The Department of Energy and Climate Change has announced the UK government has committed to providing a considerable donation to the Green Climate Fund – a fund dedicated to helping developing countries adapt to the effects of climate change and to increase their likelihood of low-carbon growth.
Following suit of several other major economies, the UK has pledged £720 million to the fund and joins a group of 13 nations that have so far donated upwards of $9 billion (£5.7 billion) to providing the means to deliver sustainable growth without creating further environmental impact in the developing world.
The date, the US has pledged more than $3 billion to the fund, while $1.5 billion has come from Japan, $1 billion from Germany and $1 billion from France.
Outlining the government's pledge, energy and climate change secretary Ed Davey said: "The poorest and most vulnerable on the planet are already suffering the effects of climate change and it's our moral duty to act.
"From protecting low-lying islands and coastal settlements from the impact of rising sea levels to helping farmers struggling with lower crop yields caused by the weather effects of climate change – British aid can save lives.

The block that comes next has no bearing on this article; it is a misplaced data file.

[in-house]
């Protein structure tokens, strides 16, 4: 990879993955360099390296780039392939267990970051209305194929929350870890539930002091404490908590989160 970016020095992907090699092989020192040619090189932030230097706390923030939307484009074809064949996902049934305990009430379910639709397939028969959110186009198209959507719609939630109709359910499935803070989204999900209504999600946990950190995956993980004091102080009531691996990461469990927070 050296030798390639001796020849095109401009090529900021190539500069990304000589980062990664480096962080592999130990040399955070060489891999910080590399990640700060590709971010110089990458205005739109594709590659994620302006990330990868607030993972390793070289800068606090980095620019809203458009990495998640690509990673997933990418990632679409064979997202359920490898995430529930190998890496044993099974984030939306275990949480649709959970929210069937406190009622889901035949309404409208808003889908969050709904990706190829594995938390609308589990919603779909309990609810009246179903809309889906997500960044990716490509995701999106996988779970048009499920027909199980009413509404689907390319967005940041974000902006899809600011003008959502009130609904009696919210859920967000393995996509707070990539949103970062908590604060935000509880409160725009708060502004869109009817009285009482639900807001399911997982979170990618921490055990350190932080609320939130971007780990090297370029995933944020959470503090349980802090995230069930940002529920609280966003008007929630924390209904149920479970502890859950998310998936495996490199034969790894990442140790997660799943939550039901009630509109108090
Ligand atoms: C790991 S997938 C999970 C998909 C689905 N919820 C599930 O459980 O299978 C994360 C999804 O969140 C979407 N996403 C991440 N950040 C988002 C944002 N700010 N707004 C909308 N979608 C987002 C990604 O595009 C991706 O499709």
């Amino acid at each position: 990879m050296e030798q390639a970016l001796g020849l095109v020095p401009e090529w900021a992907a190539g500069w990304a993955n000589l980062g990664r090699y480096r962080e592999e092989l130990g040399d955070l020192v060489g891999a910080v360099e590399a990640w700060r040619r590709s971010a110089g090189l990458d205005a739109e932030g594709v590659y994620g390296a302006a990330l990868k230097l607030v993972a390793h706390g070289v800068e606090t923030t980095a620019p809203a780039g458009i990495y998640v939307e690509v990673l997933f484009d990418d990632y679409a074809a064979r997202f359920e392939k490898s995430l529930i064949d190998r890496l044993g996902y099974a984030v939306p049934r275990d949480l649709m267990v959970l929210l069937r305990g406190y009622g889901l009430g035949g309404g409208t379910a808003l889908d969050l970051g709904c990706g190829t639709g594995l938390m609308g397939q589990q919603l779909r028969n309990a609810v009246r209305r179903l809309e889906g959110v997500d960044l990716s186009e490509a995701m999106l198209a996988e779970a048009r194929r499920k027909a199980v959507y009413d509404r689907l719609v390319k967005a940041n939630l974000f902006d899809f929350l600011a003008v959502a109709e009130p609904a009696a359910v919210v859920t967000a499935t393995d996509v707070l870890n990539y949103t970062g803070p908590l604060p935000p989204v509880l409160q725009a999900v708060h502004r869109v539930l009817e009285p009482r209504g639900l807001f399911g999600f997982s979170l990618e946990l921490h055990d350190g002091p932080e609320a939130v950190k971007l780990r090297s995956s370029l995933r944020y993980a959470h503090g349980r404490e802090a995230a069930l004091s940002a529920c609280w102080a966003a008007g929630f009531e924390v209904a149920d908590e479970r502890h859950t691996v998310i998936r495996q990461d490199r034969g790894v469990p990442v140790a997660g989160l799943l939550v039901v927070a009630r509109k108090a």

"Along with the UK, other major economies such as the US, Japan, Germany and France have made substantial pledges and I urge other countries to be equally ambitious."
The UK's multi-million pound investment comes as part of the government's ongoing commitment to pledge 0.7 per cent of gross national income to overseas development assistance.
By encouraging the creation of more sustainable infrastructure in developing nations, efforts being made across the developed world to reduce carbon output will not be undone by developing nations creating greater amounts of CO2 in the years ahead.
It is also seen as the responsibility of developed nations to aid those now in the process of improving their economies and infrastructure to do so in a green and sustainable manner, as the practices of industrial revolution – which served to drive developed nations to the position they hold today – were ultimately built on massive environmental impact and this is something the developing world must look to avoid.
Programmes to deliver green economic growth for developing nations are set to be rolled out using the Green Climate Fund next year, with the money to be split 50/50 between mitigation of carbon output within developing countries and the adaptation of existing infrastructure to provide sustainable growth.
It is hoped the fund will contribute to the achievement of the ultimate objective of the United Nations Framework Convention on Climate Change (UNFCCC).
UNFCCC will aim to take into account the need for a paradigm shift towards low emission and climate-resilient development pathways for all in the years ahead.
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This story was posted by Daniel Crosby, Assistant Marketing Executive at the Fuel Card Group.